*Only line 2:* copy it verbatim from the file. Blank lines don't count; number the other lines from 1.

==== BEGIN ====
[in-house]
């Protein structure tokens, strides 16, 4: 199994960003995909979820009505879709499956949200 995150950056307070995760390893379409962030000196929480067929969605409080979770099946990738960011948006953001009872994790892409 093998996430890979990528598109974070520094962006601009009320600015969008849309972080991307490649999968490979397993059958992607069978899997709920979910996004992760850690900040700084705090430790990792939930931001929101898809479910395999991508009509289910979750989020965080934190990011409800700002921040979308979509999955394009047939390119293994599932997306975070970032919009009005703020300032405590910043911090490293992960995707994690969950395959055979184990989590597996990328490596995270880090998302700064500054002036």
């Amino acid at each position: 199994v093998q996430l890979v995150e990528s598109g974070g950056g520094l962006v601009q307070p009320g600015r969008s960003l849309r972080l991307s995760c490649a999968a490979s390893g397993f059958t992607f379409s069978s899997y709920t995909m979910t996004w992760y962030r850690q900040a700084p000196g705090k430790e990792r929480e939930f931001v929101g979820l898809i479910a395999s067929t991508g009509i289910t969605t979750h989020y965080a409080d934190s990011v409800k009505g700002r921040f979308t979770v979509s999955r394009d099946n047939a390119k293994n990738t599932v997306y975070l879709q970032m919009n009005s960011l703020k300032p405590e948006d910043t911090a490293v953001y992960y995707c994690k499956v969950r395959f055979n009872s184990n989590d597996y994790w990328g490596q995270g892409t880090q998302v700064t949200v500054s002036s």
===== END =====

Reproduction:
């Protein structure tokens, strides 16, 4: 199994960003995909979820009505879709499956949200 995150950056307070995760390893379409962030000196929480067929969605409080979770099946990738960011948006953001009872994790892409 093998996430890979990528598109974070520094962006601009009320600015969008849309972080991307490649999968490979397993059958992607069978899997709920979910996004992760850690900040700084705090430790990792939930931001929101898809479910395999991508009509289910979750989020965080934190990011409800700002921040979308979509999955394009047939390119293994599932997306975070970032919009009005703020300032405590910043911090490293992960995707994690969950395959055979184990989590597996990328490596995270880090998302700064500054002036």